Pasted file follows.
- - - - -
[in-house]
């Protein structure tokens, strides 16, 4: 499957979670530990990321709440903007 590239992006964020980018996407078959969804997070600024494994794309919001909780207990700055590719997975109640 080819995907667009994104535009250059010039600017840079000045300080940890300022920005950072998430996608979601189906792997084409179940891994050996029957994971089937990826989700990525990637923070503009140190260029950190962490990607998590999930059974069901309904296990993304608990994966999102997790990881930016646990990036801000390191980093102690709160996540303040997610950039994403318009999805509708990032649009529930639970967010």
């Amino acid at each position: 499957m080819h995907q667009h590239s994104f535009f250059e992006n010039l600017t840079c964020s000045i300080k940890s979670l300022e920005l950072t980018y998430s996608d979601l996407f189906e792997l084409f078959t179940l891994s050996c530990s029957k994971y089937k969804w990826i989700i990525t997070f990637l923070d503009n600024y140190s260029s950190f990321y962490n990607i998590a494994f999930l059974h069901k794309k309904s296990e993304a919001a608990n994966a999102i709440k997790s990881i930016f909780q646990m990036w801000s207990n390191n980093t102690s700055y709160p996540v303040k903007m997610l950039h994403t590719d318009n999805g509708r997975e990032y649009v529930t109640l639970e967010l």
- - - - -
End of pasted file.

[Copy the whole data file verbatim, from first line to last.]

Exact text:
[in-house]
């Protein structure tokens, strides 16, 4: 499957979670530990990321709440903007 590239992006964020980018996407078959969804997070600024494994794309919001909780207990700055590719997975109640 080819995907667009994104535009250059010039600017840079000045300080940890300022920005950072998430996608979601189906792997084409179940891994050996029957994971089937990826989700990525990637923070503009140190260029950190962490990607998590999930059974069901309904296990993304608990994966999102997790990881930016646990990036801000390191980093102690709160996540303040997610950039994403318009999805509708990032649009529930639970967010």
């Amino acid at each position: 499957m080819h995907q667009h590239s994104f535009f250059e992006n010039l600017t840079c964020s000045i300080k940890s979670l300022e920005l950072t980018y998430s996608d979601l996407f189906e792997l084409f078959t179940l891994s050996c530990s029957k994971y089937k969804w990826i989700i990525t997070f990637l923070d503009n600024y140190s260029s950190f990321y962490n990607i998590a494994f999930l059974h069901k794309k309904s296990e993304a919001a608990n994966a999102i709440k997790s990881i930016f909780q646990m990036w801000s207990n390191n980093t102690s700055y709160p996540v303040k903007m997610l950039h994403t590719d318009n999805g509708r997975e990032y649009v529930t109640l639970e967010l």